An Introduction to Surat Al-Hajj
Name of the Surah
The Surah takes its name from the fowling verse:
And proclaim to the people the Hajj [pilgrimage]; they will come to you on foot and on every lean camel; they will come from every distant pass. (Al-Hajj 22:27)
Is it a Makki or Madani Surah?
Parts of this surah were revealed in Makkah and other parts in Madinah, as is evident from the topics addressed. We note in particular that verses 38-41, which give the Muslim community permission to fight, and verse 60, which speaks about meting out the same punishment that is inflicted on Muslims by others, were revealed in Madinah.
In its subject matter and its general ambiance, the surah appears closer to the Qur’anic surahs revealed in Makkah. Issues like God’s Oneness, the warning to be watchful for the Last Hour, evidence for the inevitable resurrection of all mankind, the fallacy of pagan beliefs based on associating partners with God, the scenes of the Day of Judgment, and drawing attention to universal signs pointing to God’s existence and power, are all very prominent in the surah. Yet equally prominent are the many issues normally addressed in surahs revealed in Madinah.
Subject Matter and Theme of the Surah
The Surah is addressed to:
1- The Pagans of Makkah as they have been admonished time and again for their creed of shirk (disbelief) and sound arguments have been given in favor of Tawhid and the Hereafter.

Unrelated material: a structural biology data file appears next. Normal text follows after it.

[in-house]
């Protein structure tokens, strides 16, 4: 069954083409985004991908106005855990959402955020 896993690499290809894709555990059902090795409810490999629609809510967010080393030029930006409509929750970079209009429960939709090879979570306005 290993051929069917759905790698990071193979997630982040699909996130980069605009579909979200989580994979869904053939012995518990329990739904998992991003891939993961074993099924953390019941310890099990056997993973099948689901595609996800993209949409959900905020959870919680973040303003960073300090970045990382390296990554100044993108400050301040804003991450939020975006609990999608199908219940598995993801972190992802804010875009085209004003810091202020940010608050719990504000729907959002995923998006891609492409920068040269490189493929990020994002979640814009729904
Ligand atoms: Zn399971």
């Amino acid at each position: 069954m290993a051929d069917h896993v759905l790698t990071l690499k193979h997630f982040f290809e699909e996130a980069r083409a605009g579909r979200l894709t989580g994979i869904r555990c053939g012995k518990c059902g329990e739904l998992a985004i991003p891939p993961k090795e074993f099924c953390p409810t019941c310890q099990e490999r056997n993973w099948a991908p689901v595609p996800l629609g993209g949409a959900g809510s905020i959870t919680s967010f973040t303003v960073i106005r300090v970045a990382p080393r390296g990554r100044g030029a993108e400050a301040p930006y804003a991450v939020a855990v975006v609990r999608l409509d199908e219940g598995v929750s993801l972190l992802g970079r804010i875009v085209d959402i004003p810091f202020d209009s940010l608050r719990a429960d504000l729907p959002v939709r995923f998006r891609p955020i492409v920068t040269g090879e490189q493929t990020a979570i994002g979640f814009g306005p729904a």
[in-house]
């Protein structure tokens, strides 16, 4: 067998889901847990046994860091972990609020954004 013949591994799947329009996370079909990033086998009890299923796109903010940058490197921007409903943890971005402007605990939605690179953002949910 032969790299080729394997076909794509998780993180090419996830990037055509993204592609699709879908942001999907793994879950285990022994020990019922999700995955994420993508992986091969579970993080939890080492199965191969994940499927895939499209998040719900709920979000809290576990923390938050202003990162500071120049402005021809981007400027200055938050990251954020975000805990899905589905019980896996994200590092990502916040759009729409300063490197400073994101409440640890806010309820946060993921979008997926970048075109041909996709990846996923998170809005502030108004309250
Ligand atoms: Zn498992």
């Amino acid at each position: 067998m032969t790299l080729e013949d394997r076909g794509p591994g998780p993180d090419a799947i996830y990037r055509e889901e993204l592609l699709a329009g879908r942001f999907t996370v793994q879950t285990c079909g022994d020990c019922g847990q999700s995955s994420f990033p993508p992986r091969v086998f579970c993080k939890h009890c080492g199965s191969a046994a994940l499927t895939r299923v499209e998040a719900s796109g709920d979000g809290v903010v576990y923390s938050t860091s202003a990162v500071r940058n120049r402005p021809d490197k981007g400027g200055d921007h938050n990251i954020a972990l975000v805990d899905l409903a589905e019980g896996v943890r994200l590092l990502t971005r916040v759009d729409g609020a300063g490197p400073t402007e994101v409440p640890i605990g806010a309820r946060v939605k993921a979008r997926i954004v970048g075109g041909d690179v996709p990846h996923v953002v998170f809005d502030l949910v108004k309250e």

2- The wavering Muslims who had embraced Islam but were not prepared to endure any hardship in its way.
3- The true believers have been told that the pagans of Makkah had no right to debar them from visiting the Holy Mosque. They had no right to prevent anyone from performing Hajj because the Holy Mosque was not their private property.
Topics of the Surah
1- The Surah relates part of the history of building the Ka`bah, often referred to in the Qur’an as the House, and the task assigned by God to Abraham to build it on the basis of His oneness, purifying it of all traces of idolatry. It goes on to mention some of the rituals of pilgrimage and how they strengthen people’s piety, which is the aim of this great act of worship.
2- The Surah provides examples of past communities’ denials of faith, the destruction of hardened unbelievers, and images of cities destroyed over the heads of wrongdoers.
3- The Surah shows God’s promise of support to anyone who is oppressed as he tries to repel such aggression. This promise is followed by highlighting some aspects of God’s infinite power.
4- The surah concludes with an address to the believers to worship their Lord and strive for His cause, and to hold fast to His rope as they fulfill the duties required by their faith which goes back to the time of Abraham (peace be upon him).
Sayyed Abu A`la Maududi’s Tafhim Al-Qur’an.
Sayyid Qutb’s Fi Zhilal Al-Qur’an.